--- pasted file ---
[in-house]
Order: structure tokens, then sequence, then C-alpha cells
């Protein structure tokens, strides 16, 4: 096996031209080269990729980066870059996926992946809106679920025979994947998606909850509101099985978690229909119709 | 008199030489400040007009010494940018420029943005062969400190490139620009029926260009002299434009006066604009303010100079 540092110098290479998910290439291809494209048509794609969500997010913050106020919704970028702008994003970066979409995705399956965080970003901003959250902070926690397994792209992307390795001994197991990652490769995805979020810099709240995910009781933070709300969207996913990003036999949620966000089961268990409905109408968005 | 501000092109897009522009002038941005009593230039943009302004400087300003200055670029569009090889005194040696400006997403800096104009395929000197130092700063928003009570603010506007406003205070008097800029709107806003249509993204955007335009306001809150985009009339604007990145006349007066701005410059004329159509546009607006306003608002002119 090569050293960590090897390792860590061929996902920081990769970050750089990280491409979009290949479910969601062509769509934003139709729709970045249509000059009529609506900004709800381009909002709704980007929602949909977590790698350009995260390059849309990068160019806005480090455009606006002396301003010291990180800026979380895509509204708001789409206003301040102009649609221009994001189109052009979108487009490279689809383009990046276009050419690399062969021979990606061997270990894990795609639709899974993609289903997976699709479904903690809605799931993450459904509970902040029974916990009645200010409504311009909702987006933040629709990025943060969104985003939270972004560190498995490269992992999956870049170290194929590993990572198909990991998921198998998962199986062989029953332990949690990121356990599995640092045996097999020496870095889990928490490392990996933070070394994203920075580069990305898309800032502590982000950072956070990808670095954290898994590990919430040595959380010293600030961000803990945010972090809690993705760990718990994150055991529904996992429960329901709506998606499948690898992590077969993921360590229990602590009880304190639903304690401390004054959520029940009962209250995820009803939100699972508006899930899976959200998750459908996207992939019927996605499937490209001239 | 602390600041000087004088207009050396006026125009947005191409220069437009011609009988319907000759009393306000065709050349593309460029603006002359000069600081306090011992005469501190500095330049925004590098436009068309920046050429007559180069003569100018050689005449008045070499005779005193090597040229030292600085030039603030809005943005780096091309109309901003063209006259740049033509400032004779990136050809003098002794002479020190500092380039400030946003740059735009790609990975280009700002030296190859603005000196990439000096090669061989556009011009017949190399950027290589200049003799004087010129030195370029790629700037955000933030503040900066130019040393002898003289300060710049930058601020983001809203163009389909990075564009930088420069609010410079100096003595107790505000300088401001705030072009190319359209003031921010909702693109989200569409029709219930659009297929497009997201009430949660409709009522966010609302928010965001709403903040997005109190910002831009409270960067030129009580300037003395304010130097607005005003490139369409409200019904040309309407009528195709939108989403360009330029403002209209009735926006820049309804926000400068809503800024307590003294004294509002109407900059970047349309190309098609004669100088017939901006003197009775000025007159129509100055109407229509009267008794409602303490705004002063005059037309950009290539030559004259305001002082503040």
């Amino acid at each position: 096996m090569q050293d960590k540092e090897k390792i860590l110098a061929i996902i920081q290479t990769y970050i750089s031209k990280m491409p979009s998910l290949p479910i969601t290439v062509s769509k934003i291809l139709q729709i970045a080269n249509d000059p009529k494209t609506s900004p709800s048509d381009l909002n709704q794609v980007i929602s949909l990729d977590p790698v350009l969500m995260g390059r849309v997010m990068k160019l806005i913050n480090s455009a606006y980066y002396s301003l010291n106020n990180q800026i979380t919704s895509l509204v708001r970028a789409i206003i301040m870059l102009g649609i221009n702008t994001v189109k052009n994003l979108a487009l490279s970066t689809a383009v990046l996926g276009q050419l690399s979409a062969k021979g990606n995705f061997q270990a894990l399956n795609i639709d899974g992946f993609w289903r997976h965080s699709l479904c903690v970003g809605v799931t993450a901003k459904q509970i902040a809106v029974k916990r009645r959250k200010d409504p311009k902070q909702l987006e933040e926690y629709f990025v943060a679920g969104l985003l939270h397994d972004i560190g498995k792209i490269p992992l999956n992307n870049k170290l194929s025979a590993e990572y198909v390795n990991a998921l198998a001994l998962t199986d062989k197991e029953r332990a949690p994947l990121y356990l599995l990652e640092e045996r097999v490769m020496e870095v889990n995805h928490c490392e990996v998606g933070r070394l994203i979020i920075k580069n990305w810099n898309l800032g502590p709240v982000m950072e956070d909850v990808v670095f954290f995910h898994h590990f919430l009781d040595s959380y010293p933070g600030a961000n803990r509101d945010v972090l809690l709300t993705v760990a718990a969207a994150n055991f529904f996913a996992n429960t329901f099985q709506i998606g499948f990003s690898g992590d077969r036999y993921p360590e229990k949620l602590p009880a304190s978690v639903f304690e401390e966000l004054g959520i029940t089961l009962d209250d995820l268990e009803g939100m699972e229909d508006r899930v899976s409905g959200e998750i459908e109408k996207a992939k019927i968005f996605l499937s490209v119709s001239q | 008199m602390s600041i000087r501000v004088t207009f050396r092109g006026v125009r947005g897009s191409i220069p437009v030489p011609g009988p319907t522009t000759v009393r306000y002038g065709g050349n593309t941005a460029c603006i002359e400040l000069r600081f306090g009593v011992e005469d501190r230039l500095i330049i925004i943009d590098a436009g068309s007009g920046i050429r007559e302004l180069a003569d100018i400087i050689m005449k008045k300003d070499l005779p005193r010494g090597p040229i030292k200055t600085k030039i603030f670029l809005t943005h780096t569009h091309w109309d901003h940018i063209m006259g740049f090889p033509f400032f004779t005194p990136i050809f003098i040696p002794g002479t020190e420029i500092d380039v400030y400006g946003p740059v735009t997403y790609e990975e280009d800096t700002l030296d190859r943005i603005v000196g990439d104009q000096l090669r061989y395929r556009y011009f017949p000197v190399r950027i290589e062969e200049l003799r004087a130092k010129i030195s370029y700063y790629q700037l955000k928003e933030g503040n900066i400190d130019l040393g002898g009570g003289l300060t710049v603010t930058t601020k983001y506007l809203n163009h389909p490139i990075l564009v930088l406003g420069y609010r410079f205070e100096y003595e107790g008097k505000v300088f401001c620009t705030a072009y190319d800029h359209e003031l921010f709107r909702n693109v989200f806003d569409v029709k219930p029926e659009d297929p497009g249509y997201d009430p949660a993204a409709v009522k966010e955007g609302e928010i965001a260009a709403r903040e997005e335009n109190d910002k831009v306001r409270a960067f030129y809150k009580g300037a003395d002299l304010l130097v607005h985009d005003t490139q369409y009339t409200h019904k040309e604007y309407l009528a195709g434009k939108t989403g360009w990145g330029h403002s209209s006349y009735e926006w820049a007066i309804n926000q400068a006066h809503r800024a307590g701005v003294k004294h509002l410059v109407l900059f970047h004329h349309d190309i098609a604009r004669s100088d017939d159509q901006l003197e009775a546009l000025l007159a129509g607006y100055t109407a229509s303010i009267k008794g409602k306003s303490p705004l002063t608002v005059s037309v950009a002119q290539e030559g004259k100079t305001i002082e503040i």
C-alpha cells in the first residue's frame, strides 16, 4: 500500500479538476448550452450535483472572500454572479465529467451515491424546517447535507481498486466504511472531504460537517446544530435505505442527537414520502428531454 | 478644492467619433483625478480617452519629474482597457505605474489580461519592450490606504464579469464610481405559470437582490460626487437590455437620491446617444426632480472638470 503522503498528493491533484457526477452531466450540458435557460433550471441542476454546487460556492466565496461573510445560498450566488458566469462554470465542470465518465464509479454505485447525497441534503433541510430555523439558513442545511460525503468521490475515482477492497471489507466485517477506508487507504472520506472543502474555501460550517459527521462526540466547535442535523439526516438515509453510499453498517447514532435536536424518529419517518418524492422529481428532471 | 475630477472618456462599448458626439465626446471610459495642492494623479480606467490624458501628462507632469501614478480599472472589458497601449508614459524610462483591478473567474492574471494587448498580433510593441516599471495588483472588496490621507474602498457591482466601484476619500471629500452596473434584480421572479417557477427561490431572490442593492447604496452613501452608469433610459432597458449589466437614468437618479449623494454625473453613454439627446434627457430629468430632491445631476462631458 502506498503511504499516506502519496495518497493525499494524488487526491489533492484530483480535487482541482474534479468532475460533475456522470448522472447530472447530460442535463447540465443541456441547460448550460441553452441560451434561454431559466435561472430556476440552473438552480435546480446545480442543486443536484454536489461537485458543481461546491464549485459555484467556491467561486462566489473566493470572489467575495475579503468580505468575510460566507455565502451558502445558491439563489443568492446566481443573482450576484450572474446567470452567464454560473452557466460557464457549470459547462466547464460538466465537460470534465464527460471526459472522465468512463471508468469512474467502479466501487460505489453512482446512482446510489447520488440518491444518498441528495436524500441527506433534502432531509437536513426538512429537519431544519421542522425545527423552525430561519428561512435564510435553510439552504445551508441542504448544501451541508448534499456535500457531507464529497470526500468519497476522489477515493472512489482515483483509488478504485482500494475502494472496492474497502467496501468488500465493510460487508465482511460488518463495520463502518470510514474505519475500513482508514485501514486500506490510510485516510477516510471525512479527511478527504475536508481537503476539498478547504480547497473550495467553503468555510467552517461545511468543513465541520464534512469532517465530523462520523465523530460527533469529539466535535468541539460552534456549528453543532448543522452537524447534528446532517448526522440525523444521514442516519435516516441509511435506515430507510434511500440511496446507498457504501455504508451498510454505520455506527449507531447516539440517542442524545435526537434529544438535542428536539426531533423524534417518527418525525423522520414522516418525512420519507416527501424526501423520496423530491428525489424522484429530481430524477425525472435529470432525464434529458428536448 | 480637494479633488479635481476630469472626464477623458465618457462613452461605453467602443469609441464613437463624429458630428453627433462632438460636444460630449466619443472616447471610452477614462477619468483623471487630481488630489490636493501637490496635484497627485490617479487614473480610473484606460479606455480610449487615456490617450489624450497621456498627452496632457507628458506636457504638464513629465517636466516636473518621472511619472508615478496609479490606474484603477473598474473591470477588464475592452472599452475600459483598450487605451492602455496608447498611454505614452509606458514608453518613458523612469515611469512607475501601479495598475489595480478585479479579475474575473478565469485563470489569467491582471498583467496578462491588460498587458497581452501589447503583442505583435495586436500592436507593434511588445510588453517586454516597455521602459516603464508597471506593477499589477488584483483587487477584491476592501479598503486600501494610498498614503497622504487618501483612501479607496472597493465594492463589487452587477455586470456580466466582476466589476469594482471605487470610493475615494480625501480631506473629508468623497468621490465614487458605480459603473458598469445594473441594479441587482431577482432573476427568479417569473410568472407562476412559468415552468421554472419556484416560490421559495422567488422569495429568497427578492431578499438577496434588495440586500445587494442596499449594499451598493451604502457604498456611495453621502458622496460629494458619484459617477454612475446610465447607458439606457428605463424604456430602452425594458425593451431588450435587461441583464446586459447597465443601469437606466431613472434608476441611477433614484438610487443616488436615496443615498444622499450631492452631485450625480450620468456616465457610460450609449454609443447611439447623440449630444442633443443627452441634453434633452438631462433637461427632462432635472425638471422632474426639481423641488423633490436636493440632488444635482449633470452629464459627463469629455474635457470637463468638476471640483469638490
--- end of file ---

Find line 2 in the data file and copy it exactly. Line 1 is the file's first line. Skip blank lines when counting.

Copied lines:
Order: structure tokens, then sequence, then C-alpha cells